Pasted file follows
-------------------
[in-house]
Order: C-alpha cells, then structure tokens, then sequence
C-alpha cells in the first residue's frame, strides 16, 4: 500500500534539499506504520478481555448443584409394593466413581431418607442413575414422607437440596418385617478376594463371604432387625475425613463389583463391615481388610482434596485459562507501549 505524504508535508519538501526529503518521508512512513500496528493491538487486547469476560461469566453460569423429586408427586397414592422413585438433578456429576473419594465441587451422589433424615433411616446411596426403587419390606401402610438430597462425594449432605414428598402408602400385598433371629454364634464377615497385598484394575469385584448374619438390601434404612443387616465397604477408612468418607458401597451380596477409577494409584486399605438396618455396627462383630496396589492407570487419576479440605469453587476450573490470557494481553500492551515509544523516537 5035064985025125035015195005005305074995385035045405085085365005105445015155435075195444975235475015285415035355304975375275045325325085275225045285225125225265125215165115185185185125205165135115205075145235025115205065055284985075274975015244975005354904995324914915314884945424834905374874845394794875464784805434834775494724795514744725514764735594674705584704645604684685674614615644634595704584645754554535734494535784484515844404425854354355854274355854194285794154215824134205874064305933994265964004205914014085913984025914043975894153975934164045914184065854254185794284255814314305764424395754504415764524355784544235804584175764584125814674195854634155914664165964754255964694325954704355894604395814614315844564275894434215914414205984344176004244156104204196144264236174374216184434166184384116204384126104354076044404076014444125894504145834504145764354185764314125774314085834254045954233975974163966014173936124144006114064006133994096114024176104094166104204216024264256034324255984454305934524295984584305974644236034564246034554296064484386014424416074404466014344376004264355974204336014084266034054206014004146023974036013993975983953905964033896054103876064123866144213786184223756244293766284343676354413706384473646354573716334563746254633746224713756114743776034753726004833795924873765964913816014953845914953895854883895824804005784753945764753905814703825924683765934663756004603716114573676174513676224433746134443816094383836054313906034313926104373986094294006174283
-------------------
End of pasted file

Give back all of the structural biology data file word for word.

[in-house]
Order: C-alpha cells, then structure tokens, then sequence
C-alpha cells in the first residue's frame, strides 16, 4: 500500500534539499506504520478481555448443584409394593466413581431418607442413575414422607437440596418385617478376594463371604432387625475425613463389583463391615481388610482434596485459562507501549 505524504508535508519538501526529503518521508512512513500496528493491538487486547469476560461469566453460569423429586408427586397414592422413585438433578456429576473419594465441587451422589433424615433411616446411596426403587419390606401402610438430597462425594449432605414428598402408602400385598433371629454364634464377615497385598484394575469385584448374619438390601434404612443387616465397604477408612468418607458401597451380596477409577494409584486399605438396618455396627462383630496396589492407570487419576479440605469453587476450573490470557494481553500492551515509544523516537 5035064985025125035015195005005305074995385035045405085085365005105445015155435075195444975235475015285415035355304975375275045325325085275225045285225125225265125215165115185185185125205165135115205075145235025115205065055284985075274975015244975005354904995324914915314884945424834905374874845394794875464784805434834775494724795514744725514764735594674705584704645604684685674614615644634595704584645754554535734494535784484515844404425854354355854274355854194285794154215824134205874064305933994265964004205914014085913984025914043975894153975934164045914184065854254185794284255814314305764424395754504415764524355784544235804584175764584125814674195854634155914664165964754255964694325954704355894604395814614315844564275894434215914414205984344176004244156104204196144264236174374216184434166184384116204384126104354076044404076014444125894504145834504145764354185764314125774314085834254045954233975974163966014173936124144006114064006133994096114024176104094166104204216024264256034324255984454305934524295984584305974644236034564246034554296064484386014424416074404466014344376004264355974204336014084266034054206014004146023974036013993975983953905964033896054103876064123866144213786184223756244293766284343676354413706384473646354573716334563746254633746224713756114743776034753726004833795924873765964913816014953845914953895854883895824804005784753945764753905814703825924683765934663756004603716114573676174513676224433746134443816094383836054313906034313926104373986094294006174283